Sun Lights Up New Cluster Software

The network computer maker releases version 3.1 -- a High Availability aspect of its SunPlex environment -- on the path to N1, Orion and Solaris 10.

Sun Microsystems Tuesday said began shipping CDs of the latest version of its Clustering Software as a prelude to the launch of the company's biggest projects this year.

The Santa Clara, Calif.-based network computer maker said it has reached the crucial version 3.1 of its software framework. A key component of the company's SunPlex environment, Sun Group Marketing Manager Jim Sangster says the new software is designed to deliver high-availability application services to the data center or enterprise.

"Our previous versions before Sun Cluster 3.0 were based on it being a software addition. What we have now is a solution integrated in the kernel itself," Sangster told "We've had various clustering items for quite sometime now. Previously, we have had a focus in the availability and the High Performance Technical Computing aspects of clustering such as our Grid software. This version is specifically designed for commercial-grade platforms like Oracle 9i or IBM DB2. With 3.1, we're moving specifically down the path of high performance."

Most notable is the addition of five new agents - HA IBM WebSphere MQ; HA IBM WebSphere MQ Integrator; HA SAMBA; HA DHCP; and third-party agent IBM DB2-HA. All of these agents support security hardening.

The software versioning framework also taps into the Solaris 9 Resource Manager (S9RM) platform for consolidation, resource control, IO assigned to users or groups of users, and to control off-site nodes and lets customers upgrade from Sun Cluster 3.1 to later releases without having to shut down the entire ring.

"For example, we can run one to eight nodes of Web server load balancing," Sangster said. "In the case of a fail over, you can fail the one, but the others keep running. In an old-world model, you have one server with a workload and a second one waiting for the first to fail. Now, you can have the workloads optimized on all nodes and at fail over they move to S9RM without having excess resources waiting around."

The Cluster Software is the latest piece of Sun's arsenal that it is getting a makeover as the company migrates to a quarterly software release model. But more significant for Sun is the place it holds in the major product releases due out this year: N1 and Orion.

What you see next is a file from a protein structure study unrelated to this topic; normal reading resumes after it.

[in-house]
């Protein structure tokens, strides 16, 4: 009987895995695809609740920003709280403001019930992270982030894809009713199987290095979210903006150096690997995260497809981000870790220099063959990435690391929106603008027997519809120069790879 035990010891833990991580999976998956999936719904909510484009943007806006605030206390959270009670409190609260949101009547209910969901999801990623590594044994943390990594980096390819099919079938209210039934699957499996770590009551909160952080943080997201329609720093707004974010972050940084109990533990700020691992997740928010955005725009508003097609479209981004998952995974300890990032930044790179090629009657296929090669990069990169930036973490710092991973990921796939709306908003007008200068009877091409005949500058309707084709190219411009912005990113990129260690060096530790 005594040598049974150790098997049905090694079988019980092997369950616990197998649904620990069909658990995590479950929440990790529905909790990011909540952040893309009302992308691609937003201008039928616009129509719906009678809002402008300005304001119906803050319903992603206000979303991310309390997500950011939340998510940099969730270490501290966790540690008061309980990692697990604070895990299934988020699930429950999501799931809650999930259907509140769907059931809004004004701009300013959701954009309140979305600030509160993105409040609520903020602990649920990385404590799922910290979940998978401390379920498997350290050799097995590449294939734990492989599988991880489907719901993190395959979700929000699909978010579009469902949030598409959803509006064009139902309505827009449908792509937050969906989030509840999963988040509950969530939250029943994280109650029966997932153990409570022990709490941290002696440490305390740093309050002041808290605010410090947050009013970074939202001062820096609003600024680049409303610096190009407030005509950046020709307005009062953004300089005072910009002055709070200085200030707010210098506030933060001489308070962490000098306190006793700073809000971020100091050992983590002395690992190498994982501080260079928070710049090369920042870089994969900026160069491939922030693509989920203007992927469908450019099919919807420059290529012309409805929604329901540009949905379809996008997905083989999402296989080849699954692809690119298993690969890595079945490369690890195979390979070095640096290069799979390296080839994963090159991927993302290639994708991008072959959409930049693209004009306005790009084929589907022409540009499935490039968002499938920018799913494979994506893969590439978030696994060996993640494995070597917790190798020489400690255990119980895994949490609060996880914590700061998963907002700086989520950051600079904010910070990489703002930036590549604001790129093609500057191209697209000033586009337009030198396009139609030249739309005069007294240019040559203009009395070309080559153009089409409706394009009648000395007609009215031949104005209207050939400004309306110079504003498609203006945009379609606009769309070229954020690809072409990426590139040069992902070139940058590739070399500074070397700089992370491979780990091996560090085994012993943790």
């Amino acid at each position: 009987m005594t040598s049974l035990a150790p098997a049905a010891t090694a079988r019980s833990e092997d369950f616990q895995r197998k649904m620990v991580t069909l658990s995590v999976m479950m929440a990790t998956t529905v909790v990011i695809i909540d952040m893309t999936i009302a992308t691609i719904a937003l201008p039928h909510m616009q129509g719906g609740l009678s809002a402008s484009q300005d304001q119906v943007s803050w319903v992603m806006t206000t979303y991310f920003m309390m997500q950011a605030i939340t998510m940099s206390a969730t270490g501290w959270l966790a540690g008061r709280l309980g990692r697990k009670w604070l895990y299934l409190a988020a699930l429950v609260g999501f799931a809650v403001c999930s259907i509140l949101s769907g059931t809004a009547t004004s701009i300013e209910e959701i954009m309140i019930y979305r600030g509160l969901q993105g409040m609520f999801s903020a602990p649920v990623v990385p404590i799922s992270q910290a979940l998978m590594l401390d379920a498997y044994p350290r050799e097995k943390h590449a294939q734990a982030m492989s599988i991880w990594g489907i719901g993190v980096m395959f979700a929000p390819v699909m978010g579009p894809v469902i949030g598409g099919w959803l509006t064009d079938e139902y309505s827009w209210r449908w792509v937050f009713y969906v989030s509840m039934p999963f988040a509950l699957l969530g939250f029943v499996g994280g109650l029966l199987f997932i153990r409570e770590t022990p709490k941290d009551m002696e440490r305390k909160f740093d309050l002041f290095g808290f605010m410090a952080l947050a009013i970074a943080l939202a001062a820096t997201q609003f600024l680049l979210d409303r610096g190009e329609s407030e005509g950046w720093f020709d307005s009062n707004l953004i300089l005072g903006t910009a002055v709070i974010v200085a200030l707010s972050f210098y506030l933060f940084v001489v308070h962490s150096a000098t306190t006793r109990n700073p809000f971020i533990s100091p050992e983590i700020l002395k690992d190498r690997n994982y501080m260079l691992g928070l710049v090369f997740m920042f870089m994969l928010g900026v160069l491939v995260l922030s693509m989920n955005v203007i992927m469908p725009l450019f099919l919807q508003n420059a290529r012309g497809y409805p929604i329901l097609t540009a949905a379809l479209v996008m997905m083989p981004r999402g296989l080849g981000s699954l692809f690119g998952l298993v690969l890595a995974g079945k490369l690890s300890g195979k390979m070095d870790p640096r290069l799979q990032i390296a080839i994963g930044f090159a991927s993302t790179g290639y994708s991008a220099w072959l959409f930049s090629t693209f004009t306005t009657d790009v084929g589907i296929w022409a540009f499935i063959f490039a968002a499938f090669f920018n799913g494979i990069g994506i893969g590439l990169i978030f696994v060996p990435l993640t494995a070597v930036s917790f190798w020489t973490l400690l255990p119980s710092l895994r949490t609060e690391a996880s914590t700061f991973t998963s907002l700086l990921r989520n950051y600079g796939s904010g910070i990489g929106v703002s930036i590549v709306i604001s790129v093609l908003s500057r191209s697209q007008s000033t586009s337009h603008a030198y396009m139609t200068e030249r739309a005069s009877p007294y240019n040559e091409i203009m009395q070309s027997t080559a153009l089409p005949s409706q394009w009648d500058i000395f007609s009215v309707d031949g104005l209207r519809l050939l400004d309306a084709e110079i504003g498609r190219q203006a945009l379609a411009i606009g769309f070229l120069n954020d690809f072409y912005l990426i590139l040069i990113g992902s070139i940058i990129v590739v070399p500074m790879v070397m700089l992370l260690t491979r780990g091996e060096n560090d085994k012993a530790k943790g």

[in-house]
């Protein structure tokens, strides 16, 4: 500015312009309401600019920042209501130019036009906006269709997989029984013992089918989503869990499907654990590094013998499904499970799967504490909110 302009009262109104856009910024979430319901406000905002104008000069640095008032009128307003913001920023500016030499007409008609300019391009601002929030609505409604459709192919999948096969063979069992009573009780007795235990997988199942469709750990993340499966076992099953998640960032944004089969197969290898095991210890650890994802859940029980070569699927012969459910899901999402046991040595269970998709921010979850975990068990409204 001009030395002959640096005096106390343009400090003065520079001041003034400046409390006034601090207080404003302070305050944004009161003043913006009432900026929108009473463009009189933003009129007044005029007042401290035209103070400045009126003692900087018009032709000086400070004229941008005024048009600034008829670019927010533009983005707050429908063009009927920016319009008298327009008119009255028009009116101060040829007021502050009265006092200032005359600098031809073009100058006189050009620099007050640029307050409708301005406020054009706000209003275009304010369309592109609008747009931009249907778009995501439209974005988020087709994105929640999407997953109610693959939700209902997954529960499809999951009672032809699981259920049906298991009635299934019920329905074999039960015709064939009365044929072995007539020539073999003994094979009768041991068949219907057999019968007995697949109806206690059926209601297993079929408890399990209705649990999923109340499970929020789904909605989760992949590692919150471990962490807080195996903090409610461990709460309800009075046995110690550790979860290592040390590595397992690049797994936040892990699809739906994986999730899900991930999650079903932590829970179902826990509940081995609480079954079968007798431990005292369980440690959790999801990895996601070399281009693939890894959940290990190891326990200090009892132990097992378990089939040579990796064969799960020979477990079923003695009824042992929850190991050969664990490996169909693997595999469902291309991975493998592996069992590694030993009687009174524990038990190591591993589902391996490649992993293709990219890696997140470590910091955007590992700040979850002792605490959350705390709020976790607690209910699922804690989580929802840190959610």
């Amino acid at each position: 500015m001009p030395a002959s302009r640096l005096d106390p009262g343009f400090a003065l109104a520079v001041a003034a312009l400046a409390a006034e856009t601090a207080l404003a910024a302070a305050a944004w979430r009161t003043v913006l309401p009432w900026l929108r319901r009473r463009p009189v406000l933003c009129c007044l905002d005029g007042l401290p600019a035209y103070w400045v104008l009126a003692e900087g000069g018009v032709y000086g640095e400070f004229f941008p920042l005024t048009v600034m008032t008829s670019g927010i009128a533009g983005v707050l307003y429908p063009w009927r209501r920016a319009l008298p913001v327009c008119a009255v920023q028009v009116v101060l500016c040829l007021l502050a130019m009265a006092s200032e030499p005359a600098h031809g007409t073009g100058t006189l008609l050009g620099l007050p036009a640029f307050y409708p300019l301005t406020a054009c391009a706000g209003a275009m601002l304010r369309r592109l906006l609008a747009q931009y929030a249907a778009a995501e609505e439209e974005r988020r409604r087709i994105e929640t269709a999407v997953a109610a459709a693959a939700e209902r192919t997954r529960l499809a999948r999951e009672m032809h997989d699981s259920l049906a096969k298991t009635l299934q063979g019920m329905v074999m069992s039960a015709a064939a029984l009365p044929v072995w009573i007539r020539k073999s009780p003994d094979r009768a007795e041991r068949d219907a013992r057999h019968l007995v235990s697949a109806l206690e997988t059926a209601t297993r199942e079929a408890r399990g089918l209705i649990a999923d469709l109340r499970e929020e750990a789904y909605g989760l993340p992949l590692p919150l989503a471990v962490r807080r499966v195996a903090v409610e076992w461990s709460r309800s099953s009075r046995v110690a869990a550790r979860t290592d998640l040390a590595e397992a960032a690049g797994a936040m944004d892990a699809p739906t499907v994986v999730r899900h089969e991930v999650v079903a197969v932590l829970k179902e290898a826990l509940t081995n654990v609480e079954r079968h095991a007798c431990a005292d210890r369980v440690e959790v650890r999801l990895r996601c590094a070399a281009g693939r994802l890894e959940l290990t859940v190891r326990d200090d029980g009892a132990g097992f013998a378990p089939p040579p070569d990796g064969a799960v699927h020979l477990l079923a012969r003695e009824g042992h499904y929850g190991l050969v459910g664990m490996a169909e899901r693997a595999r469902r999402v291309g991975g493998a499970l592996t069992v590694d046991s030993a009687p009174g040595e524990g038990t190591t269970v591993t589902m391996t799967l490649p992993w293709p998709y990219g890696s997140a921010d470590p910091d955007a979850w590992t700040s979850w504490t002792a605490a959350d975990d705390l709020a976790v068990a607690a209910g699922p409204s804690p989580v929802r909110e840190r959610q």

"Provisioning is certainly a large part of version 3.1," Sangster said. "You're going to see more HA [high availability] aspects coming from Sun in the future. You'll see it the form of the databases that have started with it. You also see it in the newer application servers and some of the more traditional app servers."

The Cluster Software's pricing, while novel has also been tweaked for Sun's billing framework: Project Orion.

Instead of metering or bundling, the software takes very traditional approach of charging per physical server box ranging from $1,000 for one to as much as $100,000. Multiple domains are not counted. In most cases, Sangster expects licensees to commonly use it on big box servers with multiple processors.

That way, he says, the software can be provisioned to one server, big banks of blades or to a cluster without worrying about tracking down how much time was spent on each node.

Sangster said the improvements in Sun Cluster Software version 3.1 is also one of the first steps toward migrating a system to Sun's upcoming Solaris 10 release, which is due in the fourth quarter of next year. The first versions of the release are expected to let you build a volume to a petabyte and using partitioning run a file system on each of those volumes up

A handful of customers already have had the beta update in their hands and now that testing is finished are announcing support this month, such as French-owned video-on-demand firm Canal + and Japanese-owned CTC. Sangster said a major yet-to-be-named partner is also preparing a nod towards the new cluster software.

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